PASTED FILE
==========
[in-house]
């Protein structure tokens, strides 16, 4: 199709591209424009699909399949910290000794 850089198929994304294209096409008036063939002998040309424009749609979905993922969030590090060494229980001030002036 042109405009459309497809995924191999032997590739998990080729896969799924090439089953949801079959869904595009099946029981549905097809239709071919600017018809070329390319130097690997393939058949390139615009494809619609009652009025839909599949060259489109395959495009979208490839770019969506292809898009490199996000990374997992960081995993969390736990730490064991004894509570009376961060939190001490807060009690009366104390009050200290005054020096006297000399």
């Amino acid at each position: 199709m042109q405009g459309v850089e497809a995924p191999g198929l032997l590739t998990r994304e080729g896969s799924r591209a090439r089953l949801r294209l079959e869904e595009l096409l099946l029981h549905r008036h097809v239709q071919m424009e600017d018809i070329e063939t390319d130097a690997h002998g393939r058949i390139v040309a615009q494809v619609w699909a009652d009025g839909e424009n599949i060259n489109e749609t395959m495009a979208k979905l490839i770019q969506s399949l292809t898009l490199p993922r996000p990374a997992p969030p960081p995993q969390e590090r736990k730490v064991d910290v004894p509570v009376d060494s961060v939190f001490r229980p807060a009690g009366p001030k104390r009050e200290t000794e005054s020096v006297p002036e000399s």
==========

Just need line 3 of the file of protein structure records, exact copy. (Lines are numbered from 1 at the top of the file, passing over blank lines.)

């Amino acid at each position: 199709m042109q405009g459309v850089e497809a995924p191999g198929l032997l590739t998990r994304e080729g896969s799924r591209a090439r089953l949801r294209l079959e869904e595009l096409l099946l029981h549905r008036h097809v239709q071919m424009e600017d018809i070329e063939t390319d130097a690997h002998g393939r058949i390139v040309a615009q494809v619609w699909a009652d009025g839909e424009n599949i060259n489109e749609t395959m495009a979208k979905l490839i770019q969506s399949l292809t898009l490199p993922r996000p990374a997992p969030p960081p995993q969390e590090r736990k730490v064991d910290v004894p509570v009376d060494s961060v939190f001490r229980p807060a009690g009366p001030k104390r009050e200290t000794e005054s020096v006297p002036e000399s």